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A Bicultural Couple – Stories Of Our Life

Most of the time we don’t even notice. The fact that together we are a bicultural pair in an interracial marriage doesn’t faze us. We deal with life as it comes. Our differences only made apparent when we are not together. Or when we are recounting stories of our younger lives. It’s possible that our almost 10 years together has made us indifferent nowadays. I do remember that in the beginning it was all we talked about.

Part of the problem, my mom said at some point, was that white people were always on time. They didn’t like to be late. If you are Hispanic, however, it is inherent that you will rarely be on time for anything. After being together a few years, I started griping to my family about being late all the time. Funny thing is, I would like to think I have improved but don’t think I’ve managed to be on time for anything other than job interviews, and medical appointments. Unfortunately, I’m positive lateness is in my genes.

On Saturday mornings my mom (I think all Hispanic moms did this) used to clue us in to start cleaning by playing her Mexican regional music on our stereo system as loudly as possible. We listened to people like: Christian Castro, Joan Sebastian, Juan Gabriel, Los Tigres del Norte, or Banda el Recodo. As soon as the first song came on it was game time – start cleaning! Each of the kids had a task to do. At the time my brothers were too young so it was mostly my sister and I. She would get to clean the living room, dining room, and hallway. I would need to clean the stairs, landing, the bathroom and sort the laundry. (Mind you, she is two years younger than me and we were full on house cleaners!) We would switch chores every other Saturday.

Now that I’m grown-up with my own kids I still have that habit. The difference is when I decide it’s time to clean on a weekend, and I start blaring my Mexican music, my husband just looks at me like I’m a weirdo (lol!). Had he been Hispanic he wouldn’t even bat a lash. Sometimes it’s American classic rock, or Lana del Rey, Muse, John Mayer, Emeli Sande, Young the giant, etc,  – yet he still looks at me, while I’m dancing and doing the dishes, like I’m crazy. He’s learned to just let me be but I think he has unconsciously clued into the cleaning routine. I’ve made my mark. (I did learn later that listening to music while cleaning isn’t only a Hispanic thing; however, blaring the music loudly enough for your neighbors to hear definitely is.)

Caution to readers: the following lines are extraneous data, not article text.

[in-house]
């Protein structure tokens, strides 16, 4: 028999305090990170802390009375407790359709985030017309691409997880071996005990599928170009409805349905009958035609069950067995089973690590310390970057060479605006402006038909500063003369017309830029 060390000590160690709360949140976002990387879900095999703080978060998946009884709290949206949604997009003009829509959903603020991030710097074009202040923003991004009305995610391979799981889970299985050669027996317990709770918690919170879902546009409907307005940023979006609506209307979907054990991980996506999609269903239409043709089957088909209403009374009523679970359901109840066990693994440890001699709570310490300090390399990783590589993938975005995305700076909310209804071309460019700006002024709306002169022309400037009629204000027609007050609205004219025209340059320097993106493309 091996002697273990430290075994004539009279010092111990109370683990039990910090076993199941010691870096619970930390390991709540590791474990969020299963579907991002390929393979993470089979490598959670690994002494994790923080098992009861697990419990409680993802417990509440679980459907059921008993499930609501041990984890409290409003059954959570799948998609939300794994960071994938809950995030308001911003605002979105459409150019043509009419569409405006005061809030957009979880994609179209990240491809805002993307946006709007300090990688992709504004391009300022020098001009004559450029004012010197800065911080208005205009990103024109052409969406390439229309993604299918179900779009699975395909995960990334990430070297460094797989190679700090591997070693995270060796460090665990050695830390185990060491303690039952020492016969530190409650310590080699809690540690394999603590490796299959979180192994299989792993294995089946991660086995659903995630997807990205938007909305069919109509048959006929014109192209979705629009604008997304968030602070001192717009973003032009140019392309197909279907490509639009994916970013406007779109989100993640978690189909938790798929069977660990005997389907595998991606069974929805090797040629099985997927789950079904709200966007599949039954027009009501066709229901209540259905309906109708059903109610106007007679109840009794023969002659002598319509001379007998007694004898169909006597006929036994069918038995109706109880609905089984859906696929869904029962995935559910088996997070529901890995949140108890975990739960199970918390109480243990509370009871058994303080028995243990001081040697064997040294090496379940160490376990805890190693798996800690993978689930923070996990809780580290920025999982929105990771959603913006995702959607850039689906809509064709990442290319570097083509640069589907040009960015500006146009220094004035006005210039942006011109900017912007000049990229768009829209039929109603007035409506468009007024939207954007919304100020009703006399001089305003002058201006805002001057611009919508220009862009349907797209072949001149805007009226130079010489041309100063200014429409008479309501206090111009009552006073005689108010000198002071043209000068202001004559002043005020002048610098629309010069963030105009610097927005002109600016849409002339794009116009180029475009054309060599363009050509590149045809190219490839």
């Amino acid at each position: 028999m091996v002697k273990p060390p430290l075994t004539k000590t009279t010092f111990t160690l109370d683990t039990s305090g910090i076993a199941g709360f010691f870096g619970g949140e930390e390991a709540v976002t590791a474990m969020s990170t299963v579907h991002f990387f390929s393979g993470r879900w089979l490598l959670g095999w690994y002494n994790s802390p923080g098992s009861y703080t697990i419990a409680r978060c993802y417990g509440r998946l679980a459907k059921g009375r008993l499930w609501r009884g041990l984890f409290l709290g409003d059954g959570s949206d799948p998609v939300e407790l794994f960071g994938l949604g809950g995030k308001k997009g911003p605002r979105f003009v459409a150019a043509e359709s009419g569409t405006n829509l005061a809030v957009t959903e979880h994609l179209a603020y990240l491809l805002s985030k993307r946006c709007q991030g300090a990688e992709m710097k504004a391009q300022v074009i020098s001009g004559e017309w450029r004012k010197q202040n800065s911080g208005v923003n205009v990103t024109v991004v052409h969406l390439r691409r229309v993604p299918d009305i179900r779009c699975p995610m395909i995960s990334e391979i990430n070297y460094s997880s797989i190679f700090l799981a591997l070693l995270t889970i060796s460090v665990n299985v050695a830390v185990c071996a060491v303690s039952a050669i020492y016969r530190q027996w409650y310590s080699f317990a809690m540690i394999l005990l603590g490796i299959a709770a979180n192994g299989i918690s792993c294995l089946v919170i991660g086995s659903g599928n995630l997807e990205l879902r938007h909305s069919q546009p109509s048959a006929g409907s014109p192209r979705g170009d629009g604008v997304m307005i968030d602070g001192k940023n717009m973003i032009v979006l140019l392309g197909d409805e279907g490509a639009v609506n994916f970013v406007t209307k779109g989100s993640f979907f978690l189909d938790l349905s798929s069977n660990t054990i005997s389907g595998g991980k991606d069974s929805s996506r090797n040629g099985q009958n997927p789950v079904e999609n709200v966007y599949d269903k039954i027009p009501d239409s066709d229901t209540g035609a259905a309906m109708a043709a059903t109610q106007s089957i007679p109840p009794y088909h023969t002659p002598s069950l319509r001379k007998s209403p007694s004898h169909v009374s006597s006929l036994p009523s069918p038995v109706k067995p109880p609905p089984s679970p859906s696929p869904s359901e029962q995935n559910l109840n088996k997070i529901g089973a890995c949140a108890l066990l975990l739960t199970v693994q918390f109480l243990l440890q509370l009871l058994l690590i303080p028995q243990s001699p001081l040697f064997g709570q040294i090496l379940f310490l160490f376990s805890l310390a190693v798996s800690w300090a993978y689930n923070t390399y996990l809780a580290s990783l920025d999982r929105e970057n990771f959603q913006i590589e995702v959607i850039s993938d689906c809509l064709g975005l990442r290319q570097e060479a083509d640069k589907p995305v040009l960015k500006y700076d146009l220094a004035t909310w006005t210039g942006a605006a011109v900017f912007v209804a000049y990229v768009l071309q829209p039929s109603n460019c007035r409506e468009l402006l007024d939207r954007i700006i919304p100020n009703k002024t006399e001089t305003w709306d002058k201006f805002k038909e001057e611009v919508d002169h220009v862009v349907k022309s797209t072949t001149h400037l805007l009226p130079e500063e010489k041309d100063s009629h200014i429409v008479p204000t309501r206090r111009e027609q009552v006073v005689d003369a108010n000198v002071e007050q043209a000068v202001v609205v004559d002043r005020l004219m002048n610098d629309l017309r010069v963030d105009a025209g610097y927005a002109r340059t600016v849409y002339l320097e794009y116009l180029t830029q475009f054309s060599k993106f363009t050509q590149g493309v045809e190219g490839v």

Comparatively, there have been things he’s done that make no sense to me or that I’ve been fascinated with. Notably, my introduction to movies or film. He is a movie aficionado. He studied theater before he settled with being an IT professional. His family is just as invested. There was a time, before we dated when we went on a lunch “date”. I made the mistake of asking him about his favorite movies. He started naming and quoting and mentioning and I just tuned it all out. There was not a single thing he mentioned that I recognized. I was aghast and stupefied. It would be a long time before I would ask him anything related to actors, or movies, directors or theater. (A really long time! LOL)

Nowadays he makes it his mission to “educate” me. We’ve gone through moves from directors like The Wachowskis (Matrix, V for Vendetta), The Coen Brothers (Fargo, The Big Lebowski, No Country for Old Men), Steven Soderbergh (Erin Brockovich, Ocean’s 11), Luc Besson (Leon: The Professional, The Fifth Element) John Woo, Peter Jackson, plus many others. He’s shown me movies like Boondock Saints, Chocolat, and many others. The list of movies he’s shown me is endless; likewise, is the list he wants me to see… Long gone is the time when I was hesitant to ask about his movie preferences. Now I just sit back, listen, and enjoy!

Here’s a particularly sensitive difference between White culture and Hispanic culture: birthday cards, thank you cards, Christmas cards, birth announcements. Just, why? In my opinion, it’s overkill. If you are close to the person and the event being celebrated then why is it necessary to send a card? It’s a waste of money, it usually gets tossed in the garbage (after the obligatory few months on the fridge).

I feel it’s “sensitive” because all kinds of people have different opinions of them. My husband’s family adores them. My mother-in-law doesn’t expect them from us anymore, lol. However, if I didn’t send one in the past (I use the twins as an excuse now, sorry busy!), I could feel the oppression coming at me from a mile a way with the “oh, we didn’t get your birth announcement. When was he born?” (you know damn well – you got the text) or the “you guys didn’t do Christmas cards – but they are so fun!” (no they’re not, just a chore). This wasn’t necessarily from my family anymore but from friends or relatives we didn’t see often. Maybe this makes me a Grinch (or lazy) but I just can’t.